Leigh Van Valen (who died last month) is well known for being an original thinker. It is perhaps not surprising, then, that the only way he could publish his most famous idea was to start a journal to print it in. Because of this, the paper is devilishly hard to get hold of: I managed to get a photocopy, with only one page of references missing.
This idea dates back to 1973, and is now called the “Red Queen hypothesis”: that fitness is constant over time because of continual changes in the environment. Although this is the way the hypothesis is stated, it is a subtle mis-representation of the original idea. This is because it has been morphed into something a bit different, when the idea was ripped from its palaeontological roots into the world of population and evolutionary genetics.
So what, you are asking, is the paper actually about?
Van Valen takes a palaeontologist’s view of fitness: it’s about extinction. He starts by presenting his data: 6½ pages of survivorship curves (log(number of taxa) against age) for a wide range of taxa. The pages are like this.
Only 2 of 7 figures
The purpose of all of these plots is to demonstrate that the survivorship curves tend to be straight lines, which then suggests that the extinction rate within a taxon is (roughly) constant. He finds a couple of exceptions to this (e.g. due to mass extinction events), but generally the pattern seems to hold. This is surprising: if nothing else, one might expect a concave relationship as younger taxa will cover a smaller area, and this generally implies a higher extinction rate.
On the basis of these data, Van Valen introduces his evolutionary law:
The effective environment of the members of any homogeneous group of organisms deteriorates at a stochastic constant rate.
This of itself would lead to a constant rate of extinction, but it goes beyond the observations by saying that the reason for this is extrinsic: it is the environment that causes extinctions, not anything intrinsic about the taxon.
Although Van Valen found that extinction rates are constant within taxa, he also showed that they vary across taxa. For example, the data show that early trilobites have about double the extinction rate of late trilobites, and even these die off at half the rates of mesozoic ammonites. This leaves Van Valen with a problem:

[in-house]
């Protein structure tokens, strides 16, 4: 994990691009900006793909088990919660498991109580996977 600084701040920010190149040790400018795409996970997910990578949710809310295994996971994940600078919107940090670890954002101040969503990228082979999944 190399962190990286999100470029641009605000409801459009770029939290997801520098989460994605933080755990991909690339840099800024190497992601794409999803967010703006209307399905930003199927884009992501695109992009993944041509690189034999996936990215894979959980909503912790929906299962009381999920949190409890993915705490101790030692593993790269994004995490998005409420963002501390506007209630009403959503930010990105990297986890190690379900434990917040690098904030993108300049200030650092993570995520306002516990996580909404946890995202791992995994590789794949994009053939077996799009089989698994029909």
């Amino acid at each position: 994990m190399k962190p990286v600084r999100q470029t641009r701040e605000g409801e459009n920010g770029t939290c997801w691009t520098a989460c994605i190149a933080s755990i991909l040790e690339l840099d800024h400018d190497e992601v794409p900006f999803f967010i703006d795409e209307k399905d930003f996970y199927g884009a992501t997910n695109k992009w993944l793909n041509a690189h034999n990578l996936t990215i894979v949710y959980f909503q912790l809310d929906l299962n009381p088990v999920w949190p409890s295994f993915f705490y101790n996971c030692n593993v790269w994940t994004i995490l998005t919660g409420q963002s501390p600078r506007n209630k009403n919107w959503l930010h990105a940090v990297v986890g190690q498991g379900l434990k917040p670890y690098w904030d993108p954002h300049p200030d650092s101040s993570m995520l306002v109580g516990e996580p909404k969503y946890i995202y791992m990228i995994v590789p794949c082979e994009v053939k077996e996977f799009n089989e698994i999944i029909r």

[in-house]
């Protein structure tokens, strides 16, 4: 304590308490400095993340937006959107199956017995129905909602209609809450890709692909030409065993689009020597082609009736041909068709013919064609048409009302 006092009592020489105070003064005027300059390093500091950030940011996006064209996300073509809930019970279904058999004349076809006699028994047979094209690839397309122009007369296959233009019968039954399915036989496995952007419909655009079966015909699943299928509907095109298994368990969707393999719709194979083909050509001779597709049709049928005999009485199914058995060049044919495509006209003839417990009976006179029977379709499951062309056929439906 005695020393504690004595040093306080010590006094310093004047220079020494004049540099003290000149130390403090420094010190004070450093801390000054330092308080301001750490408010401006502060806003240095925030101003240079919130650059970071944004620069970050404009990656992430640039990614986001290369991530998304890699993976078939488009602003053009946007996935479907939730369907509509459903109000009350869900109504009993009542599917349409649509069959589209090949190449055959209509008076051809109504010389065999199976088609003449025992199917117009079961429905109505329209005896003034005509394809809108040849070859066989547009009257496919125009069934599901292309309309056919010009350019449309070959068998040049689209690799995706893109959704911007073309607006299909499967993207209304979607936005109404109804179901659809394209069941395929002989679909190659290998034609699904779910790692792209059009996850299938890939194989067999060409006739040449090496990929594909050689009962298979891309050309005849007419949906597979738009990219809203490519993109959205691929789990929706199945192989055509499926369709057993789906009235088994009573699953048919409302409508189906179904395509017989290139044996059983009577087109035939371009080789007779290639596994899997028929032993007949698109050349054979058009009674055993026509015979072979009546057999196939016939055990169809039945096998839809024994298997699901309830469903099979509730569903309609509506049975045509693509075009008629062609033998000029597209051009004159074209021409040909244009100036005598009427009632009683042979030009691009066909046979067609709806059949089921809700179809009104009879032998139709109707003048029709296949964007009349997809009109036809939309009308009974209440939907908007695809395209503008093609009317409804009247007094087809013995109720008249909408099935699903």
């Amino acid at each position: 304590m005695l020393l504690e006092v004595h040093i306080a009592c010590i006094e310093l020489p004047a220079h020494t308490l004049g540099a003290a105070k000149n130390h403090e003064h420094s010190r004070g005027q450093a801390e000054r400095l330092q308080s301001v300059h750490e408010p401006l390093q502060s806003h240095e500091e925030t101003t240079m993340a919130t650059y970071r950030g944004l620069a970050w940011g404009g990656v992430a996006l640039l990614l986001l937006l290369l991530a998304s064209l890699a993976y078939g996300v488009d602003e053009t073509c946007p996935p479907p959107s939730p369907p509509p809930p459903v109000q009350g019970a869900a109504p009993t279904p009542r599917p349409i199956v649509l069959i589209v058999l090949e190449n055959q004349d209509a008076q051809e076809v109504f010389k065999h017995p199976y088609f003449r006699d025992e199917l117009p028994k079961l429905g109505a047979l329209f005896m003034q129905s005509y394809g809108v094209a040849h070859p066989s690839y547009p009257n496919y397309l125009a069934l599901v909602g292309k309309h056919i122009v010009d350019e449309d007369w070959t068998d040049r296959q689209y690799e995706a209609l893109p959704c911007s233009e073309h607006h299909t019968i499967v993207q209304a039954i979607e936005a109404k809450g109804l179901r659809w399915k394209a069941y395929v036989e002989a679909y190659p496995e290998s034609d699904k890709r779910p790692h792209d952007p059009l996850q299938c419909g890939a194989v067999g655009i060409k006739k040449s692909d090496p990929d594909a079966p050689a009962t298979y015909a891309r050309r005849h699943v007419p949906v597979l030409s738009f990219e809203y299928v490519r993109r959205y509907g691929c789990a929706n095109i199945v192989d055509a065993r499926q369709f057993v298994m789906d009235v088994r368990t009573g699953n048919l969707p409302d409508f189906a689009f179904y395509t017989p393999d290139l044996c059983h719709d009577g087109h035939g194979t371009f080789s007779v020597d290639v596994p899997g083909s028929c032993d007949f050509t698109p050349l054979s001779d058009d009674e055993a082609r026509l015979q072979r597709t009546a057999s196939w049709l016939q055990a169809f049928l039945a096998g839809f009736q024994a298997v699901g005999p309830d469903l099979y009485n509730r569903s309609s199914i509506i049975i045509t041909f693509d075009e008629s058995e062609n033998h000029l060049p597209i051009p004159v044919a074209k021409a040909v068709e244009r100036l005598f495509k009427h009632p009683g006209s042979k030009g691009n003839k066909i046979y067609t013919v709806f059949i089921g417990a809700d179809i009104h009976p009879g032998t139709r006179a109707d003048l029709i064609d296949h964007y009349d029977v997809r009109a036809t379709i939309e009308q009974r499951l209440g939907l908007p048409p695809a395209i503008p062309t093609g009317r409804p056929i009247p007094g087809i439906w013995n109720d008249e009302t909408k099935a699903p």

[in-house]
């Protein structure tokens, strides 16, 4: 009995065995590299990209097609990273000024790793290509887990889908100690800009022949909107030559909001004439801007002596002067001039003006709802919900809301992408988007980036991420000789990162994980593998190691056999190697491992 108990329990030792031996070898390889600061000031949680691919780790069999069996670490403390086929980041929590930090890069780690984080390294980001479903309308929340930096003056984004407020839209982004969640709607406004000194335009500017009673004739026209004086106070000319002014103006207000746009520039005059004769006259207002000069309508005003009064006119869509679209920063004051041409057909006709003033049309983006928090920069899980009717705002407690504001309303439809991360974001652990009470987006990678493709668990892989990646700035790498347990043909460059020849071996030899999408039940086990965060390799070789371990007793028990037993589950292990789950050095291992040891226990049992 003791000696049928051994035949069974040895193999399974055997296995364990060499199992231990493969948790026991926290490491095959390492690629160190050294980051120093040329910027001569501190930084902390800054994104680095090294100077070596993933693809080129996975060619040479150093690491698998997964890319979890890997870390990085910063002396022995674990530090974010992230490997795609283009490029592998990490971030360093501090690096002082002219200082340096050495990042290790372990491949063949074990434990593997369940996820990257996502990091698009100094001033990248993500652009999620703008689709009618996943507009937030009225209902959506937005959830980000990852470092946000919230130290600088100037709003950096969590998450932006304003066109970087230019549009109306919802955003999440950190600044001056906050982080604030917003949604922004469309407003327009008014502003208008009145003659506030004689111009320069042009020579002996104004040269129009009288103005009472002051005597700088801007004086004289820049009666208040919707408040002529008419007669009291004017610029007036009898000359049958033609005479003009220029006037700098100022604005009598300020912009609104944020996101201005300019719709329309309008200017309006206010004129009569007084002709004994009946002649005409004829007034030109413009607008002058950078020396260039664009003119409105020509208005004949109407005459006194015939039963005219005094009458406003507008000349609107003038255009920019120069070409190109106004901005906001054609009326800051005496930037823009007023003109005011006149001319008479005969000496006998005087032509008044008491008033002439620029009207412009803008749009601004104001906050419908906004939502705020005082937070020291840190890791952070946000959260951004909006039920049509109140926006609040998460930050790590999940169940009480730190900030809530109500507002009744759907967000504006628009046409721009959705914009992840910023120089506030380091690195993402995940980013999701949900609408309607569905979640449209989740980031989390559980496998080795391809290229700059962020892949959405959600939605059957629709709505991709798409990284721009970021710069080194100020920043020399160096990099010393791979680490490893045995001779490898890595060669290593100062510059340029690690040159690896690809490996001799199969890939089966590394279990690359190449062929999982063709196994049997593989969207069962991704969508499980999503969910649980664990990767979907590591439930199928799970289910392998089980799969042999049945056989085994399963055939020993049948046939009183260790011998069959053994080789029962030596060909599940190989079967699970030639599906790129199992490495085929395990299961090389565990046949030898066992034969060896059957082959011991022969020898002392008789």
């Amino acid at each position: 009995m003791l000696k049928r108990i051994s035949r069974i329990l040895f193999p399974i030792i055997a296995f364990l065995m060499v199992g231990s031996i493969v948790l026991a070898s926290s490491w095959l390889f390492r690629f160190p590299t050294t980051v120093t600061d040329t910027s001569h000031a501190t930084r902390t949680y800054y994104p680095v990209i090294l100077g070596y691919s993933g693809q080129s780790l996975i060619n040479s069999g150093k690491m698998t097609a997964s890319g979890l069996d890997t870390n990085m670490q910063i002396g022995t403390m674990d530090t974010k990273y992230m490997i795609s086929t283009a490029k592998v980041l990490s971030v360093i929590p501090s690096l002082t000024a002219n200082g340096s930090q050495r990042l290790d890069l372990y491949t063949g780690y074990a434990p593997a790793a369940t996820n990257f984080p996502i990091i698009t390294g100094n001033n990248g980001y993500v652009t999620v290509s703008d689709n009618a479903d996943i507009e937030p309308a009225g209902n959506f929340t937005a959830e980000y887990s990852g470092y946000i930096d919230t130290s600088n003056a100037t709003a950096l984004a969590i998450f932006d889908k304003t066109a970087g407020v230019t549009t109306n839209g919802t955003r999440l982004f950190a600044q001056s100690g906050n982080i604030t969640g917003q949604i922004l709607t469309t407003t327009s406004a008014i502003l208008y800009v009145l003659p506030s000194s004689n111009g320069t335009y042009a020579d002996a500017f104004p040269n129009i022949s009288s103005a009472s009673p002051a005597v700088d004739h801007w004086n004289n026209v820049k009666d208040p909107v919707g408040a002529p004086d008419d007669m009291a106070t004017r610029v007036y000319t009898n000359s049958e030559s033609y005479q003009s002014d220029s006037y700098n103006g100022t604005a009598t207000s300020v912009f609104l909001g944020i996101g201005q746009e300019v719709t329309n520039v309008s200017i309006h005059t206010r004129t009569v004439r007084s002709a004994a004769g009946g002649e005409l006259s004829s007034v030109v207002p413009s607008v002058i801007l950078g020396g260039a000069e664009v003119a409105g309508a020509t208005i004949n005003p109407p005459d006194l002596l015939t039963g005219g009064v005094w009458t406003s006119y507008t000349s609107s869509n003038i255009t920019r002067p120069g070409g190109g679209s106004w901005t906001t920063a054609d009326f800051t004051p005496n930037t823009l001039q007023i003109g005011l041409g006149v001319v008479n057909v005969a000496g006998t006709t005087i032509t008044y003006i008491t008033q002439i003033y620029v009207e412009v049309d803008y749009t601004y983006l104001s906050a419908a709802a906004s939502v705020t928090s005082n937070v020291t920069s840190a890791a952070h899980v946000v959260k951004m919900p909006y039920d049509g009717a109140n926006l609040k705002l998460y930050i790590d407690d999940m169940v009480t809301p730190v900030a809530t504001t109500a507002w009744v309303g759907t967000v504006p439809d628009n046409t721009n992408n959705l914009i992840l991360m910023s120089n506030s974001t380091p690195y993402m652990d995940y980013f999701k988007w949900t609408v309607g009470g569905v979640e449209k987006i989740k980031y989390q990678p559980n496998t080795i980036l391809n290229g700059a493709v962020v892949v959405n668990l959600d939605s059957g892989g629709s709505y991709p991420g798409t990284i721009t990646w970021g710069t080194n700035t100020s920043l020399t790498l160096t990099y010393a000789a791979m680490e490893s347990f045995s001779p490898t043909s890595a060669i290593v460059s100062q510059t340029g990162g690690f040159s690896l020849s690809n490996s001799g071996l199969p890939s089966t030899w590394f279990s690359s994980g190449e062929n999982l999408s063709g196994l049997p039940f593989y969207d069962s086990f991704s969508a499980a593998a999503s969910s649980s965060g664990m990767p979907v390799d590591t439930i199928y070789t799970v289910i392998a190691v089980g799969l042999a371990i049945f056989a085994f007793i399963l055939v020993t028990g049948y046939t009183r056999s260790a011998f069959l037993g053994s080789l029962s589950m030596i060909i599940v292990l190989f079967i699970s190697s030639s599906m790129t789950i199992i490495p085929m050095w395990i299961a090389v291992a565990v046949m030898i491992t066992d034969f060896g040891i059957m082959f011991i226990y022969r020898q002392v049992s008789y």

The probability of extinction of a taxon is then effectively independent of its age. This suggests a randomly acting process. But the probability is strongly related to adaptive zones [roughly, the ecological niche]. This shows that a randomly acting process cannot be operating uniformly. How can it be that extinction occurs randomly with respect to age but nonrandomly with respect to ecology?
He answers this with a (partially verbal) model. Imagine species in the same adaptive zone. If one species becomes more successful, then one can imagine that the others will be negatively impacted. The data suggest that, on average, this is a zero sum game: although at any one time one species may be doing better than another, overall they approximately cancel each other out.
Simplistically, this would lead to a concave survivorship curve, with older lineages having lower extinction rates. The reason for this is simply that the species that do worse – that is, the species with a lower fitness – will go extinct, thus increasing the average fitness. But what’s wrong with this is that it leaves out changing environment. Van Valen’s image of the environment is one which buffets the species with “irregular biotic perturbations”. Most will probably, like earthquakes, be minor with only rare events leading to large extinctions.